Stock Futures Dip as Macy's Misses

NEW YORK ( TheStreet) -- U.S. stock futures were dipping Wednesday as investors awaited more information from the Federal Reserve on its timeline for tapering its massive stimulus bond-buying program amid continued mixed economic data, and retail bellwether Macy's ( M) dampened optimism with results indicating soft consumer confidence.

Data indicating that the euro-area economy was improving as a whole were unable to lift the market out of the lull.

Futures for the S&P 500 were off 3 points, or 3.16 points below fair value, to 1,687.75. Futures for the Dow Jones Industrial Average were shedding 25 points, or 26.01 points below fair value, to 15,386. Futures for the Nasdaq were off 1 point, or 3.56 points below fair value, to 3,136.

U.S. stocks gained Tuesday as a Federal Reserve official downplayed the possibility the central bank will curb asset purchases in September and billionaire investor Carl Icahn tweeted that he's taken a large position in Apple ( AAPL).

Inflation numbers looked subdued in July, according to the Bureau of Labor Statistics. The producer price index (PPI) for last month came in flat vs. the expected rise of 0.3%. That's down from 0.8% in June. The core PPI stripping out food and energy costs came in up 0.1%, below the predicted 0.2% increase and the advance of 0.2% in the prior month.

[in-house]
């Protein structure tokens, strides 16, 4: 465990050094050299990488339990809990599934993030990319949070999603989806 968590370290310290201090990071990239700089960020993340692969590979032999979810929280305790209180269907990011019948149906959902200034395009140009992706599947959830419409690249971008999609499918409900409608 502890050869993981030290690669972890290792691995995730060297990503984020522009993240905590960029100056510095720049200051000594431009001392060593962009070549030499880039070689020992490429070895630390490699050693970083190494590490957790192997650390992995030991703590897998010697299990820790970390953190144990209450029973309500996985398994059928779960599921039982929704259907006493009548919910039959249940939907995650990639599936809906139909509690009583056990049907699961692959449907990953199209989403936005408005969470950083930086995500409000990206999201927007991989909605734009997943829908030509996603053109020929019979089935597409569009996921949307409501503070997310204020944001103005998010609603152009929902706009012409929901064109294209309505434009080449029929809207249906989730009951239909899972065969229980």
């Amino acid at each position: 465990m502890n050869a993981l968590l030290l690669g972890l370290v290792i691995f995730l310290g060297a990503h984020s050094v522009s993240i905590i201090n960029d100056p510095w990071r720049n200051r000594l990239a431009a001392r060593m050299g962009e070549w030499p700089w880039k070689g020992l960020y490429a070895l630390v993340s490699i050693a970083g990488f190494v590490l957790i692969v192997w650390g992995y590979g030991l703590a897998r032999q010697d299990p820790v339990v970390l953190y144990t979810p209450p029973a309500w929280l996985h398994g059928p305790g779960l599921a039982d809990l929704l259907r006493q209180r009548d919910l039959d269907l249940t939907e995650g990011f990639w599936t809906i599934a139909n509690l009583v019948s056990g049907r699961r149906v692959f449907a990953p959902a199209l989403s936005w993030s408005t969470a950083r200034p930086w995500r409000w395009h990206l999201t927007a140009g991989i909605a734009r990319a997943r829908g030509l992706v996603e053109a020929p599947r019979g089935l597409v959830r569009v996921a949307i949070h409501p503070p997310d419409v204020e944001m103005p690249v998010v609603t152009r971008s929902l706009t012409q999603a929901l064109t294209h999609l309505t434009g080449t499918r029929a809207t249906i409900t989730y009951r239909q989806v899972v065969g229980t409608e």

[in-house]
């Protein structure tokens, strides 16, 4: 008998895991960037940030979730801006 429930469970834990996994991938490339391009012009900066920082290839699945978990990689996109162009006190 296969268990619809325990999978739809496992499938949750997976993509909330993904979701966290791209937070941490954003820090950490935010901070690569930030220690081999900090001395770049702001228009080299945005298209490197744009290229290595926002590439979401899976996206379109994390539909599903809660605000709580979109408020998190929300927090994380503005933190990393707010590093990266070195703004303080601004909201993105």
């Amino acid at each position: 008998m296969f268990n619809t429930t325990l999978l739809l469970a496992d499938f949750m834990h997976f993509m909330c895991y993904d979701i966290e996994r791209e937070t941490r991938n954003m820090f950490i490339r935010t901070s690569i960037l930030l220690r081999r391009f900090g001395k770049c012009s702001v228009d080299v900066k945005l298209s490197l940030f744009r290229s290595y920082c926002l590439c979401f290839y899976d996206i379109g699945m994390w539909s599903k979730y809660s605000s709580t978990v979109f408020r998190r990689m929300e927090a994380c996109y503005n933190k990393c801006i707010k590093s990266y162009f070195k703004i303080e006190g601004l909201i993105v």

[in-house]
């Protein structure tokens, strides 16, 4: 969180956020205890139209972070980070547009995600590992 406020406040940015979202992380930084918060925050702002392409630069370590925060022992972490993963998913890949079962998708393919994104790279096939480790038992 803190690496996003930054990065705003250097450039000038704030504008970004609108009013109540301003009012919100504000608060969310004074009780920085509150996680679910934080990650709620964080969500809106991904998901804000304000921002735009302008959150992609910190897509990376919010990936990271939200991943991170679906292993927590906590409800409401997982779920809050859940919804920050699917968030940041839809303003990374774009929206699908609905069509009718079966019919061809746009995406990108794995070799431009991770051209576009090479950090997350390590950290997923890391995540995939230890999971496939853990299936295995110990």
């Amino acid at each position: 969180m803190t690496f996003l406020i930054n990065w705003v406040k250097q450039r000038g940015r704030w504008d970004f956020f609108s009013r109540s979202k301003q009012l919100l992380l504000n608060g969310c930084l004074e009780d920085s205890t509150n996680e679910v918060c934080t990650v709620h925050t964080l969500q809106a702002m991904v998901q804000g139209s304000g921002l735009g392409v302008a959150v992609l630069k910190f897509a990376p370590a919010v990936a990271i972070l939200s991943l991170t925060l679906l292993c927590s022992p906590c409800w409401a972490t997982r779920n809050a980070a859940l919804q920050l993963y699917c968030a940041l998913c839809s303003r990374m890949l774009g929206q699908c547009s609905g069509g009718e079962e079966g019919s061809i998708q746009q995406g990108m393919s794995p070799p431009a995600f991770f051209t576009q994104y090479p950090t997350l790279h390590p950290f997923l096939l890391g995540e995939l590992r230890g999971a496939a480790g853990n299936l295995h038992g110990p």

Meanwhile the Mortgage Bankers Association's purchase applications index continued to point to weakness in home sales in the week of Aug. 10, adding to the three-month decline in the purchase applications index that has occurred amid rising rates. The report showed a of drop of 5% for last week.

St. Louis Fed Bank President James Bullard is expected to give remarks first at 1:20 p.m. Wednesday, then at 3:15 p.m.

Macy's ( M) was stumbling 3.48% to $46.81 in premarket trading after the department store chain slashed its full-year earnings guidance and posted second-quarter earnings of 72 cents a share on revenue of $6.07 billion, which missed the average analyst earnings estimate of 78 cents per share on sales of $6.26 billion, driven by consumers' continued worries about spending on discretionary items given the uncertainty of the economic environment.

U.S. Airways ( LCC), Delta Air Lines ( DAL), United Continental ( UAL) and AMR ( AAMRQ ) were also weighing on the market, slipping after analysts at JPMorgan slashed their views on these airline stocks to "neutral" on worries that the outlook for the airline industry is being threatened by the government's move to prevent the merger of AMR and U.S. Airways.

Heavy equipment maker Deere ( DE) was tacking on 0.7% to $84.50 after booking quarterly earnings of $2.56 a share vs. that average analyst estimate of $2.17 as revenues also exceeded expectations thanks to robust farm equipment sales results.

Cisco ( CSCO) is expected to report earnings of 51 cents a share after the market close, according to a Thomson Reuters survey of analysts.

The benchmark 10-year Treasury was rising 3/32, diluting the yield to 2.715%. The dollar was up 0.04% to $81.80 according to the U.S. dollar index.

The FTSE 100 in London was down 0.1%, while the DAX in Germany was rising 0.1%, hardly budging despite numbers indicating that the euro area's economy climbed out a prolonged recession in the second quarter spearheaded by improvements in Germany and France.

The Hong Kong Hang Seng finished ahead by 1.21% and the Nikkei 225 in Japan closed up by 1.32%.

December gold futures were gaining $3.70 to $1,324.20 an ounce and September light sweet crude oil futures were losing 52 cents to $106.31 a barrel.

-- Written by Andrea Tse in New York

>To contact the writer of this article, click here: Andrea Tse.>

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